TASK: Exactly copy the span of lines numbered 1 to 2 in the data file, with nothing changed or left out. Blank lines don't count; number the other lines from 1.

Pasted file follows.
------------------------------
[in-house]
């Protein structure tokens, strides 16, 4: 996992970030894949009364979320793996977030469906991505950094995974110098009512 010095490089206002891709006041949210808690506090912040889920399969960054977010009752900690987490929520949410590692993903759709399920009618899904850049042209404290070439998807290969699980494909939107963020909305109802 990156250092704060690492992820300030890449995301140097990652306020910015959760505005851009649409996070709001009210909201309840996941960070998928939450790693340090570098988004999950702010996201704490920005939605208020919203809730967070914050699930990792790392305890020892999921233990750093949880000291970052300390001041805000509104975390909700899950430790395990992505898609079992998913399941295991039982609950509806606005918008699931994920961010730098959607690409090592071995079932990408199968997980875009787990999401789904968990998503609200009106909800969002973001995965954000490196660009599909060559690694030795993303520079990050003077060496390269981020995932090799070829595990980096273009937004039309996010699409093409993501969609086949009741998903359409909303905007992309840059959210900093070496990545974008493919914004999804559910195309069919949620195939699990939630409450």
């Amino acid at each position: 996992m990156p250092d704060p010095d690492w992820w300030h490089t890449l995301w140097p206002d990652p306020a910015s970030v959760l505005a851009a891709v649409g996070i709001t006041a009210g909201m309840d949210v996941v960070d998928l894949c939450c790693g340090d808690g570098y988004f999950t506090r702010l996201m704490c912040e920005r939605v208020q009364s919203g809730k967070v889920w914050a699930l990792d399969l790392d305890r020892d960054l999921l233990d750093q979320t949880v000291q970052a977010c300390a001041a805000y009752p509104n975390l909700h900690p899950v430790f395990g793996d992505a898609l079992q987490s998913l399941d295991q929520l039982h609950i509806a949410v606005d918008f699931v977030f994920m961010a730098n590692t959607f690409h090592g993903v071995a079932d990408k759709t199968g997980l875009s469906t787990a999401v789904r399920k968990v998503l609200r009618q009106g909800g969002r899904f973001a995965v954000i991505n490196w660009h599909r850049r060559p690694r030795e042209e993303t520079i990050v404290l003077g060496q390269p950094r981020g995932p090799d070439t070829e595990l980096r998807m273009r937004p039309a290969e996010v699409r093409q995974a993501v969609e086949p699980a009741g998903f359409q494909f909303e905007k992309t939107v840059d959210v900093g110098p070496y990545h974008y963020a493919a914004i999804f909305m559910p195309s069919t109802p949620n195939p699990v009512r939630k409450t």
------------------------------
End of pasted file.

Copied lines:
[in-house]
């Protein structure tokens, strides 16, 4: 996992970030894949009364979320793996977030469906991505950094995974110098009512 010095490089206002891709006041949210808690506090912040889920399969960054977010009752900690987490929520949410590692993903759709399920009618899904850049042209404290070439998807290969699980494909939107963020909305109802 990156250092704060690492992820300030890449995301140097990652306020910015959760505005851009649409996070709001009210909201309840996941960070998928939450790693340090570098988004999950702010996201704490920005939605208020919203809730967070914050699930990792790392305890020892999921233990750093949880000291970052300390001041805000509104975390909700899950430790395990992505898609079992998913399941295991039982609950509806606005918008699931994920961010730098959607690409090592071995079932990408199968997980875009787990999401789904968990998503609200009106909800969002973001995965954000490196660009599909060559690694030795993303520079990050003077060496390269981020995932090799070829595990980096273009937004039309996010699409093409993501969609086949009741998903359409909303905007992309840059959210900093070496990545974008493919914004999804559910195309069919949620195939699990939630409450």